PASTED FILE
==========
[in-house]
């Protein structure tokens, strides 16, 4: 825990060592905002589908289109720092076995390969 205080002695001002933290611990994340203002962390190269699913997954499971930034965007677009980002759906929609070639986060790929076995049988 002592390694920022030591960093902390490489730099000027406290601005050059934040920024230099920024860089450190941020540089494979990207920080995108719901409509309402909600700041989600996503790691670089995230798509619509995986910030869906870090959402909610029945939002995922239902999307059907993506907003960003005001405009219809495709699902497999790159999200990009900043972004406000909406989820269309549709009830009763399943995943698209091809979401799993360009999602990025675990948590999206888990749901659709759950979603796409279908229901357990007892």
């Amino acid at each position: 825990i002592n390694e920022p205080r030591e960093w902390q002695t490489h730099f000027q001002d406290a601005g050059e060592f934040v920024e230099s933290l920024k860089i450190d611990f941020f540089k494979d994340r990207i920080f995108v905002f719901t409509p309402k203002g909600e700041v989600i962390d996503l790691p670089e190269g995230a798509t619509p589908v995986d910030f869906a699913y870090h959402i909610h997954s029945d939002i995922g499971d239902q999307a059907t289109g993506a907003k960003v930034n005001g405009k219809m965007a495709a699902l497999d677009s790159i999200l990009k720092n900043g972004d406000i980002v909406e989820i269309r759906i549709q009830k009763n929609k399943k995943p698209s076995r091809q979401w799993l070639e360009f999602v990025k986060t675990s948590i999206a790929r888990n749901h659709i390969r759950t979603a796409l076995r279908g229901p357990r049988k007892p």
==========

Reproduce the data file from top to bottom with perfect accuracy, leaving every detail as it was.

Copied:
[in-house]
């Protein structure tokens, strides 16, 4: 825990060592905002589908289109720092076995390969 205080002695001002933290611990994340203002962390190269699913997954499971930034965007677009980002759906929609070639986060790929076995049988 002592390694920022030591960093902390490489730099000027406290601005050059934040920024230099920024860089450190941020540089494979990207920080995108719901409509309402909600700041989600996503790691670089995230798509619509995986910030869906870090959402909610029945939002995922239902999307059907993506907003960003005001405009219809495709699902497999790159999200990009900043972004406000909406989820269309549709009830009763399943995943698209091809979401799993360009999602990025675990948590999206888990749901659709759950979603796409279908229901357990007892």
């Amino acid at each position: 825990i002592n390694e920022p205080r030591e960093w902390q002695t490489h730099f000027q001002d406290a601005g050059e060592f934040v920024e230099s933290l920024k860089i450190d611990f941020f540089k494979d994340r990207i920080f995108v905002f719901t409509p309402k203002g909600e700041v989600i962390d996503l790691p670089e190269g995230a798509t619509p589908v995986d910030f869906a699913y870090h959402i909610h997954s029945d939002i995922g499971d239902q999307a059907t289109g993506a907003k960003v930034n005001g405009k219809m965007a495709a699902l497999d677009s790159i999200l990009k720092n900043g972004d406000i980002v909406e989820i269309r759906i549709q009830k009763n929609k399943k995943p698209s076995r091809q979401w799993l070639e360009f999602v990025k986060t675990s948590i999206a790929r888990n749901h659709i390969r759950t979603a796409l076995r279908g229901p357990r049988k007892p």